The editors review public health methodology submissions in accordance with whether the manuscript: 1) uses methods relevant to the theory and practice of epidemiology and other public health sciences, 2) includes applications and examples with original data to illustrate methodology, 3) describes how the method can be used in practice and the public health implications of its use, 4) follows the relevant Equator Network guideline for the study type, and 5) uses plain language and statistical presentation relevant to a broad range of public health professionals.
Case studies describe an innovative public health program or initiative, its current status, documented outcomes, and lessons learned.
2,500-word limit, 250-word unstructured abstract, no more than 3 tables or figures
Unstructured abstract, introduction, purpose, methods, outcomes, lessons learned, references, and tables/figures.
The editors will review case study submissions in accordance with whether the manuscript: 1) presents actionable results derived from original work, 2) offers models of practice that can be replicated by others, 3) reports on recent data (less than 5 years old preferred), 4) describes lessons learned clearly, and 5) uses plain language and statistical presentation relevant to a broad range of public health professionals.
The journal occasionally publishes brief reports of preliminary or exploratory research results. Authors who wish to submit a brief report should first contact the PHR Managing Editor.
1,500-word limit, 150-word unstructured abstract, and no more than two tables or figures.
Unstructured Abstract, Introduction, Methods, Results, Discussion, References, and Tables/Figures.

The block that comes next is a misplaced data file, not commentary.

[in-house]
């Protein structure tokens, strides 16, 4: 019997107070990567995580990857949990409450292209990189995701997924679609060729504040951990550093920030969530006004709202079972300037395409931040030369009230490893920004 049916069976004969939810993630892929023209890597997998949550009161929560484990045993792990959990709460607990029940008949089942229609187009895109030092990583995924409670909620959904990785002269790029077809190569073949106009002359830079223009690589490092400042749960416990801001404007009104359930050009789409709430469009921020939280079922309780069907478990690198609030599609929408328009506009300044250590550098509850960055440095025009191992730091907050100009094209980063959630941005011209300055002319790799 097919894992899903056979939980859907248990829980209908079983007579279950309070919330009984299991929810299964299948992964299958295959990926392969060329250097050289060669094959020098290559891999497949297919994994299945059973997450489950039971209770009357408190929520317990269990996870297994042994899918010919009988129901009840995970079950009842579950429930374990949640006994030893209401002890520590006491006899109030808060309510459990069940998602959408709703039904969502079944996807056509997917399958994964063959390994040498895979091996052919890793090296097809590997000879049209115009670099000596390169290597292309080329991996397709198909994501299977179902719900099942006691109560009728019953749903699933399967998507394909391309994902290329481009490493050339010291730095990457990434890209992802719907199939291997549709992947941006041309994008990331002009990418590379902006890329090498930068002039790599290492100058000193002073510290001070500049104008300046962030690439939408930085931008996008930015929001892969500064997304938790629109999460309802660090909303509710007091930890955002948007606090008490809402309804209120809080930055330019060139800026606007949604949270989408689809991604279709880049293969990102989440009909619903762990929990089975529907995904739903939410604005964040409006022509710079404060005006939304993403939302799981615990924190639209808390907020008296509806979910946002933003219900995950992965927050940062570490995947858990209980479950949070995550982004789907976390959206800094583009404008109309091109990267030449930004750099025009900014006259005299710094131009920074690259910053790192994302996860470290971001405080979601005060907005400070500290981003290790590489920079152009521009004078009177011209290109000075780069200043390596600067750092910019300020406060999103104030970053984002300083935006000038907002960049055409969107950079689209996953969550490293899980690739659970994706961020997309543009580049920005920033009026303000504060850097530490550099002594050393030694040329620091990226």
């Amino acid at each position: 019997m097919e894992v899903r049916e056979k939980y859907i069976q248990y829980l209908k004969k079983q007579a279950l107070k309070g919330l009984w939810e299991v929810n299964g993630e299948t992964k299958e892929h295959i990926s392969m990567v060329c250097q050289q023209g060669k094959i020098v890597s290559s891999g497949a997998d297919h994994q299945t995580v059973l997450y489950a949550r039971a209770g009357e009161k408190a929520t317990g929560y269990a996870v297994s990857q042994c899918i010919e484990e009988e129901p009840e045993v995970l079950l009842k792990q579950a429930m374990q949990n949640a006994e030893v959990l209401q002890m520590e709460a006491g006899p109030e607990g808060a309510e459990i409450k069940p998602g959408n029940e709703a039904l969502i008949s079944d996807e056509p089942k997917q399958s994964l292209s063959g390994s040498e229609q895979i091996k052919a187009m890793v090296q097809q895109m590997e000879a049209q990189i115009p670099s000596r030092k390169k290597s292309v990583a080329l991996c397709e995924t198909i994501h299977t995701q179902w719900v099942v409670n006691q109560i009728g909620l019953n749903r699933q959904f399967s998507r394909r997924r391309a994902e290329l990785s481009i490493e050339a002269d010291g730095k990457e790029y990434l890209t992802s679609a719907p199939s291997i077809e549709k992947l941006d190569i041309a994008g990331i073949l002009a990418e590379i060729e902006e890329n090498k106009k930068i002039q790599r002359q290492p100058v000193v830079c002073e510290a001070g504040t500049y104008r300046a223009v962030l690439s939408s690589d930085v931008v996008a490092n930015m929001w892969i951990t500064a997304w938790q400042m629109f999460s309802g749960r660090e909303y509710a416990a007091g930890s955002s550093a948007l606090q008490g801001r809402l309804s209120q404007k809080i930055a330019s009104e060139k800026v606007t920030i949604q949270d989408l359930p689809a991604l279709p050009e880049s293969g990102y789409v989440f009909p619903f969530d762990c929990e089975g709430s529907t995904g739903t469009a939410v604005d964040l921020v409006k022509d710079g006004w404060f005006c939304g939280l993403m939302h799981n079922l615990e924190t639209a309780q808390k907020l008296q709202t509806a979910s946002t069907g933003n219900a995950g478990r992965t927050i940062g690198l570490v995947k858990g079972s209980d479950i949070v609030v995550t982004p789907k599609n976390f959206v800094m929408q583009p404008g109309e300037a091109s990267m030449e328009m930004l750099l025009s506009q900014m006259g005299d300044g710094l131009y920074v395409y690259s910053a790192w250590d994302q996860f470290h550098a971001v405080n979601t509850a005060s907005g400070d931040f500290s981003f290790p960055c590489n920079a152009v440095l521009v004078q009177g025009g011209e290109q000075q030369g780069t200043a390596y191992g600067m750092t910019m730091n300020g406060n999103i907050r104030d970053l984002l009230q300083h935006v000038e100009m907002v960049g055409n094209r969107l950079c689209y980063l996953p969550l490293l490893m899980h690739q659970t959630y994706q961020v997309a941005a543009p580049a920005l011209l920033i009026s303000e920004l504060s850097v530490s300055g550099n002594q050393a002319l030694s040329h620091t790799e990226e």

The editors review brief reports submissions in accordance with whether the manuscript: 1) uses sound scientific methods, 2) includes appropriate use of statistics, 3) reports on recent data (less than 5 years old preferred), and 4) uses plain language relevant to a broad range of public health professionals.
Reports and recommendations manuscripts are written by standards-setting or recommendation-making entities to present public health expert consensus, formed policy, or recommendations for practice. These manuscripts have been previously vetted by the standards-setting or recommendation-making entity.
The word limit is negotiated with the editors. The report includes a 250-word unstructured abstract, no more than 5 tables or figures.
At the discretion of the editor in chief
Unstructured abstract, introduction, methods, recommendations (if relevant), public health practice implications, references, and tables/figures
The editors will review reports and recommendations submissions in accordance with whether the manuscript: 1) presents actionable scientific opinion, standards, or recommendations based on research (may be research of others) or a defined process of expert consensus, 2) offers evidence of thorough vetting by the standards-setting or recommendation-making entity, 3) provides recommendations (if relevant) supported by published science or expert consensus, and 4) uses plain language and statistical presentation relevant to a broad range of public health professionals.
Topical reviews are narrative summaries of a topic relevant to public health practice, including a comprehensive survey of the topic, often including a review of the existing literature and knowledge base, and an update on the current understanding and state-of-the art of the topic.
3000-word limit, 250-word unstructured abstract, no more than 5 tables or figures
Unstructured abstract, introduction, methods (if relevant), discussion, public health implications, references, and tables/figures
The editors review topical review submissions in accordance with whether the manuscript: 1) provides a comprehensive presentation and synthesis of the topic and, if included, a review of the existing literature and knowledge base, 2) leaves the reader with an update on the current understanding and state-of-the art of the topic, and 3) uses plain language and statistical presentation relevant to a broad range of public health professionals.
Commentaries are opinion essays that initiate or focus discussion on a current or emerging public health issue, important scientific and programmatic development, new technology, policy issue, or current scientific debate. Commentaries may take a personal viewpoint on a topic, if appropriate.